Here’s another quote from “A God Who Looks Like Me” by Patricia Lynn Reilly. See the previous post for the first one.
The following insights inform our woman-affirming spirituality:
We have come to believe that the ultimate truth, wisdom, and mystery of the Universe is far deeper, higher, wider, and richer than any name or image we use to refer to it. We know now that every name and image has its limitations and must be held loosely. Mystery cannot be confined within a language.
We have come to believe that elevating only one image of the divine is idolatry. It limits the vast potential of our imaginations. We have looked squarely at the wounding of women as a result of the dominance of male God language. As we have begun to glimpse a God who looks like us, our healing has deepened. We are now free to choose which aspects of the God of our religious past we will weave into our unfolding spirituality. God the father has become one among many potentially healing images.
I’ve let this passage simmer in my mind for a few days. I love most of the ideas, especially the part about mystery being greater than any label. I also like calling an elevation of an image idolatry. However, if “elevating only one image of the divine” is idolatry, how is a movement to multiple images not idolatry, too? This is the problem I have with any gendered — any anthropomorphic — image. If the use of multiple images is not idolatry, it is at least misleading, in my opinion.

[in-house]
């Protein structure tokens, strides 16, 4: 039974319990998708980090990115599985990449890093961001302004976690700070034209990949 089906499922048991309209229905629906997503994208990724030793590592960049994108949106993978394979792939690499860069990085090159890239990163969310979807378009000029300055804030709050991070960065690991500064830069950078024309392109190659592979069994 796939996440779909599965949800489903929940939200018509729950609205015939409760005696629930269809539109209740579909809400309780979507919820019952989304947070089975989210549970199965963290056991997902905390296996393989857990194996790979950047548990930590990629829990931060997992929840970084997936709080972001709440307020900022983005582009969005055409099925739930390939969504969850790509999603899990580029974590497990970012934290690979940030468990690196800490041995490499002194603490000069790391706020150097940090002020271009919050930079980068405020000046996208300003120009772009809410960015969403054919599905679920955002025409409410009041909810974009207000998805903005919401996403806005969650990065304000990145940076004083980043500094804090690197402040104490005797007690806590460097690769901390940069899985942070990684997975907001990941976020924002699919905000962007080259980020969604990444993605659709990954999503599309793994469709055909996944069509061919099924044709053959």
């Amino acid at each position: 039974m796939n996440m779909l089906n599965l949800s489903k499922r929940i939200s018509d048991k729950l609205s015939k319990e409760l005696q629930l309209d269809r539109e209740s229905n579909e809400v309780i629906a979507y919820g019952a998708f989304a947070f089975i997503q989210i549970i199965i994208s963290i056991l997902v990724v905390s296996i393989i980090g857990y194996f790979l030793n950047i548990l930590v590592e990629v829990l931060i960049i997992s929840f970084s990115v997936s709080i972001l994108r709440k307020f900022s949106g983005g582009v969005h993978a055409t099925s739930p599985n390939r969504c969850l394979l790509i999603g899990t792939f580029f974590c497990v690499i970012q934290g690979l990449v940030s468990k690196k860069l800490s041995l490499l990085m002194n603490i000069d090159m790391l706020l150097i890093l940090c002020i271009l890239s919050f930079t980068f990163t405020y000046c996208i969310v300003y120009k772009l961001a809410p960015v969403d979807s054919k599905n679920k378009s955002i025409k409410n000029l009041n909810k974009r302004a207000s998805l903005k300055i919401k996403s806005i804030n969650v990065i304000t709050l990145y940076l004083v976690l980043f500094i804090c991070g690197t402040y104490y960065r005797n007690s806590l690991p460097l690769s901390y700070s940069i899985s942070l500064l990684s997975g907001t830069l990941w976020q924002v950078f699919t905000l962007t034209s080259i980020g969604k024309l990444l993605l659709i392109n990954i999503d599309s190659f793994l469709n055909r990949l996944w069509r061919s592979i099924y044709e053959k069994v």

I should be clear at this point that I’m not trying to wrest anyone’s personal, meaningful metaphors away. It’s when we are attempting to educate, to advocate and stimulate growth, and to encourage maturation that I think we should lobby for moving beyond gender language. To say that the sacred may, at some time, FEEL like a mother or father or whatever, is one thing. To
teach that the divine actually possesses any anthropomorphic attribute is to encourage the latching-on to that attribute. Which is precisely what Patricia Lynn Reilly eloquently argues against when she writes that our images “must be held loosely.”
There is a fine line here that is easy to cross, and I’ve been lamenting the following for YEARS. See if this scenario sounds familiar: Someone is speaking about some theological and/or spiritual topic. They are questioned about the particular words they are using. They respond with something like, “Of course I don’t literally MEAN [such and such], but you know what I mean.” Well, piffle! (as my grandmother used to say) Why don’t you (we) just go ahead and USE THE WORDS THAT MEAN WHAT YOU’RE SAYING???
For a long time the Church has been teaching things, especially to children, that parents or the church have to reteach later saying, “Well, no, that wasn’t literally true.” Progressive Christianity will not ever be truly progressive as long as this happens.
What are your thoughts on all this? Make a comment!